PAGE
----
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An innovation formula for the chemicals industry

How chemicals companies can act as ideas incubators

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Changing times for chemicals companies

Their customers, armed with access to information, are more empowered and have much greater expectations of their supply base. Customers want a direct say in when, where, and how they purchase products and services. As a result, the market has evolved to a state of individual centricity, in which chemical companies are delivering tailored and customized products and services.

In addition, rapid technological change is enabling companies to produce in accordance with fluctuations in customer demand. The proliferation of connected devices and Internet of Things (IoT) technologies is creating new partnerships.

New distribution channels are connecting suppliers and customers.

Innovation is one big answer

These disruptive forces require chemical companies to reshape their enterprises and transform the markets in which they compete. Innovation will be the key differentiator.

To understand how chemicals companies fare in facing these changes, the IBM Institute of Business Value and Oxford Economics surveyed 350 chemicals leaders in 25 countries who are involved in defining or executing their organizations’ innovation strategies.

Thirty-eight percent of the 350 chemicals executives surveyed tell us that innovation is important to the success of their organizations today. And that number is expected to double to 77 percent in three years. Innovation is not just about creating differentiated products. The chemicals executives we surveyed indicate innovation is also needed to improve efficiency, enhance workforce skills and productivity, and improve brand reputation. Over the next three years, they say their organizations will drive innovation to improve efficiency in operations and optimize asset availability and use. They expect these changes to enhance the bottom line and drive agility and responsiveness.

The chemicals executives we surveyed indicate innovation is also needed to improve efficiency, enhance workforce skills and productivity, and improve brand reputation.

But it may require a cultural change

While the focus on innovation is evident, the execution is not. Nearly two-thirds of the chemicals executives surveyed told us that their organizations’ innovation activities are only on par with other similar companies or that they are a market follower. Only slightly more than one-third of the respondents say they are executing an innovation strategy, which translates to gaps in the effectiveness of their most important type of value.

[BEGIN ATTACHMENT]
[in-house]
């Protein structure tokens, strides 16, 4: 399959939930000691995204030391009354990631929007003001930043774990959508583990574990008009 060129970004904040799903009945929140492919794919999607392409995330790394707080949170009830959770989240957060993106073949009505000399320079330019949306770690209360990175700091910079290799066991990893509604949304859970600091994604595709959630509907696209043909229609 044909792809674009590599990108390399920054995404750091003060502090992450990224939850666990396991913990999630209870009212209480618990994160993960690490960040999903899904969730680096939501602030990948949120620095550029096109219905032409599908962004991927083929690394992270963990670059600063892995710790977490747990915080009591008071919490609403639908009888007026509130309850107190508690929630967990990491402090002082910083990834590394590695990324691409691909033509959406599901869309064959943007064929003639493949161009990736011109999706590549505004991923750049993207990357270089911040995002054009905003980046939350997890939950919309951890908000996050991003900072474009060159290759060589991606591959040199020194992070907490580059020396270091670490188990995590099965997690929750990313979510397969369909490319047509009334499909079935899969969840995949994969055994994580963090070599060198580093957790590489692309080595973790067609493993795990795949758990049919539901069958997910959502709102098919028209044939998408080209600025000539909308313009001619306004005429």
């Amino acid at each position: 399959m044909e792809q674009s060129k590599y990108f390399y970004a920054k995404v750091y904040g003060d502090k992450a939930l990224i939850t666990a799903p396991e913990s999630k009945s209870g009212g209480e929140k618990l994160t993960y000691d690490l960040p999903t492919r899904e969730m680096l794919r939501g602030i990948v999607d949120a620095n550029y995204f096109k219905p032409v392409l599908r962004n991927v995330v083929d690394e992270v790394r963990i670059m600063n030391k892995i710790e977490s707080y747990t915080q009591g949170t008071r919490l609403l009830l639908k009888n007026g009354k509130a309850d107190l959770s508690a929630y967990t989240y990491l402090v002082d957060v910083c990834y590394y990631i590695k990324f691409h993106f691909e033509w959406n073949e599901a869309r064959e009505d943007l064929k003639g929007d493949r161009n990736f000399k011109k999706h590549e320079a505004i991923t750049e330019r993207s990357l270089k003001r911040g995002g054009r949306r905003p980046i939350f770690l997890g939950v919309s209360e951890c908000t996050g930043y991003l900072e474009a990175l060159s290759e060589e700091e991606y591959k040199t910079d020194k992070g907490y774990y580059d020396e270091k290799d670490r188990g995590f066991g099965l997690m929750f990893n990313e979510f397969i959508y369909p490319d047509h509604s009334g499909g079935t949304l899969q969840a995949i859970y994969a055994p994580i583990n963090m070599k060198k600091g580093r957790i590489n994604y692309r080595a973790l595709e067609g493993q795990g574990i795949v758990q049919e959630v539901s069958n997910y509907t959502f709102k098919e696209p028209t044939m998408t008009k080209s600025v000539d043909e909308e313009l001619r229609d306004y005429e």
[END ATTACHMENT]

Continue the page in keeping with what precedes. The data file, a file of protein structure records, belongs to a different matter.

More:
These effectiveness gaps could be attributable to underlying organizational capabilities that survey respondents said are not in place to execute and deliver desired outcomes.

It appears that the chemicals organizations surveyed not only don’t have the cultural environment to make innovation thrive, they also lack the processes to convert ideas into results. The respondents tell us that leadership (cited by 69 percent of respondents) and teamwork (named by 64 percent) are the most critical success factors, but only about half (51 percent and 52 percent, respectively) view those areas as a capability strength. These organizations are also challenged with encouraging innovative behaviors through knowledge sharing as well as through measuring innovation.

In addition, companies are driving innovation in isolation. But that needn’t be the case.

The latter actively encourages new ideas from outside the organization and embraces open mechanisms such as crowdsourcing. Seventy-four percent of leaders engage in open innovation, compared to just 40 percent of their peers. This openness is supported by the leaders’ engagement of multiple channels to conduct innovation.

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Meet the authors

Dr. Viswanath Krishnan

Connect with author:

, Executive, Chemicals & Petroleum CoC, Global Business Services

David Womack

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, Global Director of Strategy and Business Development, Chemicals and Petroleum industry

Spencer Lin

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, Global Research Leader, Chemicals, Petroleum, and Industrial Products, IBM Institute for Business Value

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